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Complex Systems Summer School 2015-Tutorials

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Revision as of 14:13, 17 June 2015 by Mariaperedagarcia (talk | contribs) (Topological Data Analysis - Persistent homology)
Complex Systems Summer School 2015


CSSS participants come from a wide range of disciplines. Participants are encouraged to share their knowledge by organizing their own tutorials.

You can schedule your own tutorial here, they will be held in the ESL study hall. Please do not schedule during other CSSS Lectures.

try to use this template:

Tutorial: Skilled action, complex systems science and the Free Energy Principle

Speaker: Jelle Bruineberg
Date & Time: June 11th, 20:00
Motivation and content: Quite some people seemed to be interested in the "Variational Approaches to Mind and Life" project that we are trying to get of the ground. Apart from this, some people were curious how philosophy relates to complex systems science. I would like to present my own work on skilled action and relate it to complex systems science. After this, I will sketch how the Free Energy Principle (the principle to be studied in the Variational Approaches to Mind and Life group) relates to this work. This is the point, where, I hope, the presentation part will stop and the brainstorm/discussion session will take over.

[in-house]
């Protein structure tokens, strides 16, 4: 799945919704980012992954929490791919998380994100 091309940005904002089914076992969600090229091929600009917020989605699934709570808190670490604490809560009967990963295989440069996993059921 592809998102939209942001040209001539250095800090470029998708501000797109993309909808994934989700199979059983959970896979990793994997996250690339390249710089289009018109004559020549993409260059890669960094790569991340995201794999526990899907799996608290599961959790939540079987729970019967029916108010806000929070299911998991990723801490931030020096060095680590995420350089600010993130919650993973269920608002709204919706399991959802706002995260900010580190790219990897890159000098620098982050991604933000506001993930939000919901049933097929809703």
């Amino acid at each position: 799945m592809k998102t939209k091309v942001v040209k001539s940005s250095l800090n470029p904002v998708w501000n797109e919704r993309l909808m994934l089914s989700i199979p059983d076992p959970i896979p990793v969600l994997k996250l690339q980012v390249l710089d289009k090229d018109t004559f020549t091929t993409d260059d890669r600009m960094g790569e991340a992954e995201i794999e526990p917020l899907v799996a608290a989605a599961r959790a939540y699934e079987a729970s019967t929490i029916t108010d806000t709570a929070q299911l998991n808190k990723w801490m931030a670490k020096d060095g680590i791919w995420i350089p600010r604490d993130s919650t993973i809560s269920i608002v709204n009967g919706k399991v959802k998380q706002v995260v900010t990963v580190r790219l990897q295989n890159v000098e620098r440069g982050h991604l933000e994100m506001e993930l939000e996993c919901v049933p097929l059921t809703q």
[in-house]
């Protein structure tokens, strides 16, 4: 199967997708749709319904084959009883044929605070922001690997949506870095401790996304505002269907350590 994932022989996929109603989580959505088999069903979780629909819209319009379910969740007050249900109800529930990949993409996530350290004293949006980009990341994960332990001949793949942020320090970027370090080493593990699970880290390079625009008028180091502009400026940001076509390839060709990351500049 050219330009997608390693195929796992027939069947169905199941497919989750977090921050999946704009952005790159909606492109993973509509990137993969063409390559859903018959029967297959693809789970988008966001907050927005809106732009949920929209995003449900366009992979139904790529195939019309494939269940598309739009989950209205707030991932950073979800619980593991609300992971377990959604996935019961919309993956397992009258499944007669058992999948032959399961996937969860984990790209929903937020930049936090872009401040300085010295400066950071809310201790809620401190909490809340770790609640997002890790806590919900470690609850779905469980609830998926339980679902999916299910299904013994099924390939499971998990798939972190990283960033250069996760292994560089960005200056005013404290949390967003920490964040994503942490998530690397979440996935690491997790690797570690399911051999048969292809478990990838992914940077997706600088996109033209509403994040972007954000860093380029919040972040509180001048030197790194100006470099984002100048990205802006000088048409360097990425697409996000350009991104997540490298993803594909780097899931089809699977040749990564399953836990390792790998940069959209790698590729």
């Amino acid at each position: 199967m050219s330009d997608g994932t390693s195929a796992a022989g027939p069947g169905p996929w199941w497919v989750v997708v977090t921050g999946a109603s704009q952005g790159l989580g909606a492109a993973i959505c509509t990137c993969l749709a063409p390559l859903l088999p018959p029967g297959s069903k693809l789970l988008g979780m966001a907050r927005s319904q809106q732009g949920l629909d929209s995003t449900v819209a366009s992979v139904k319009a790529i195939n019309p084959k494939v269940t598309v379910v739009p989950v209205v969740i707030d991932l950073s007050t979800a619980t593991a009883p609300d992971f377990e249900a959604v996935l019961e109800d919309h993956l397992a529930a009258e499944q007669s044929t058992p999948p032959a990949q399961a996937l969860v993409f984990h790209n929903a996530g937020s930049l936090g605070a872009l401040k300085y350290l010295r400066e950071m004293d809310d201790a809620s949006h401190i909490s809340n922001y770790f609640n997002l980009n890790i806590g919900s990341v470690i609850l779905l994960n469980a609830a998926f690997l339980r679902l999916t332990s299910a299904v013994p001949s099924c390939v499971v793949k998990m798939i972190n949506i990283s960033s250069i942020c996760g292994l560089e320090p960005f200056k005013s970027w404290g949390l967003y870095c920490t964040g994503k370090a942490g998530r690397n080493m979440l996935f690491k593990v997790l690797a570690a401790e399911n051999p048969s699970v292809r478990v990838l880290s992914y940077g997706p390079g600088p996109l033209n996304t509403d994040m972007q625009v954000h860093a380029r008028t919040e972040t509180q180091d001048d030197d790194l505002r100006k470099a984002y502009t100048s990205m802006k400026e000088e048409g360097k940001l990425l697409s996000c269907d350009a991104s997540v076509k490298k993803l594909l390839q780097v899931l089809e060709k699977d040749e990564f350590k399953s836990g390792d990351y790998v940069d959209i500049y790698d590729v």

Prerequisite: Being open to a bit of philosophy :)
Slides: will follow
Paper: [1]

Speaker: Christine Harvey (ceharvey@mitre.org)
Date & Time: June 16th 7pm in Tutorial Room